It is technically still a correct sentence, but they have different meanings.
He married a woman who had once committed adultery.
Is clear that the woman was adulterous.
He married a woman having once committed adultery.
This actually suggests that he had committed adultery, although it doesn't say it explicitly. To say it explicitly it would be this:
He married a woman, having once committed adultery.
Having once committed adultery, he married a woman.
But the example you gave still implies it, and there is nothing wrong with assuming that the man is adulterous.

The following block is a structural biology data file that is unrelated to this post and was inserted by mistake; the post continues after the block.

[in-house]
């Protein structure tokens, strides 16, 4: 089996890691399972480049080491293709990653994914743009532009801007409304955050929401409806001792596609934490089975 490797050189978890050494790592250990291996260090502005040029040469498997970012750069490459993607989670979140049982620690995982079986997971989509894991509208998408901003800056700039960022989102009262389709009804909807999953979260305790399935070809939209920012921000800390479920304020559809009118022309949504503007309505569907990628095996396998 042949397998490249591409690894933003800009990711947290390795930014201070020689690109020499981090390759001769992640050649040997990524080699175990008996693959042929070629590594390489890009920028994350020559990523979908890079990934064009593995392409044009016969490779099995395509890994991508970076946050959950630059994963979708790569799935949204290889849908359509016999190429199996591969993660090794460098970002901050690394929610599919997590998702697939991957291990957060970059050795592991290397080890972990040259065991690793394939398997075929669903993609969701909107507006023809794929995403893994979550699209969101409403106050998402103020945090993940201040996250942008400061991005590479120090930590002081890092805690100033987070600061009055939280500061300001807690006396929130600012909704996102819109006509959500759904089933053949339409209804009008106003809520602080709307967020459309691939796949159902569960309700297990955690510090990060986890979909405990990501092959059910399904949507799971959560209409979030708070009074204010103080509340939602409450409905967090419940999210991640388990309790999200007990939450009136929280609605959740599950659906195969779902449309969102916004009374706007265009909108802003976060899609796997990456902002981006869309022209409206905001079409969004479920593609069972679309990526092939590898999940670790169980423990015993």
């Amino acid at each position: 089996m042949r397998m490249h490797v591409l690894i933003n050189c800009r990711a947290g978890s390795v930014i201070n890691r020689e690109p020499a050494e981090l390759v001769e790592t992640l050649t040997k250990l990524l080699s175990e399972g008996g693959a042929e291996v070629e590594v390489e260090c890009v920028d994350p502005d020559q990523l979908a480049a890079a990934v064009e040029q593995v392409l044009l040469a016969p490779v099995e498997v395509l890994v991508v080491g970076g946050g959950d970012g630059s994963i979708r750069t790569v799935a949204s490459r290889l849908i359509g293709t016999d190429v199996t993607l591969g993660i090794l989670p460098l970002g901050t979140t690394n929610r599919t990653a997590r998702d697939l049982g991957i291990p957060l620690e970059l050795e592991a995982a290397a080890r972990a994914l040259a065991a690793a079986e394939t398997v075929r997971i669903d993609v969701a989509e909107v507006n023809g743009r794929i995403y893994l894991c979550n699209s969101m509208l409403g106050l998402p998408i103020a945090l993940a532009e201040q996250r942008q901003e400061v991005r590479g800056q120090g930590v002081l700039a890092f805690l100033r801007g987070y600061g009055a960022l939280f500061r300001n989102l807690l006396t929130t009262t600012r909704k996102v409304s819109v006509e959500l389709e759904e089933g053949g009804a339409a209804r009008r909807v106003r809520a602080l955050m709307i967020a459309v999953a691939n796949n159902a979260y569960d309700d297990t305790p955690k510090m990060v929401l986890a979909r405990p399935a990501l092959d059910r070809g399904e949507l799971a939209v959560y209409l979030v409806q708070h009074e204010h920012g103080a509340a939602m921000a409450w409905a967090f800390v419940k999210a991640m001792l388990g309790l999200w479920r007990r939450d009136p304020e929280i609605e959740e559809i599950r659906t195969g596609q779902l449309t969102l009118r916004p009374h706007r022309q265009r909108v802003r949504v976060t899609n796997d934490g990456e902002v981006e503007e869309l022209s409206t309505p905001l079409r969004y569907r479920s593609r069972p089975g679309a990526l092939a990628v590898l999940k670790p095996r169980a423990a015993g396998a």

You are not addressing the real life example in the thread. And there is no comma so the second sentence doesn't mean that.
The real life example is different to the non real life ones:
Nextcoin, or commonly known as NXT, is a relatively new altcoin having been released in December of 2013.
- It has a comma
- It is not ambiguous
- "Nextcoin, or commonly known as NXT, is a relatively new altcoin who had been released in December of 2013." makes absolutely no sense.
NB: It should ataually be:
or commonly known as NXT, is a relatively new altcoin having been released in December of 2013.
With no "or"
you are not addressing why it CANNOT mean the same thing. therefore not an answer.
You asked weather or not it meant that. I answered - it can mean the same, it is ambiguous. If you believe you know the answer, please self answer.
If you don't want to accept this as the answer - fine, but both this and Man_From_India's answers are correct.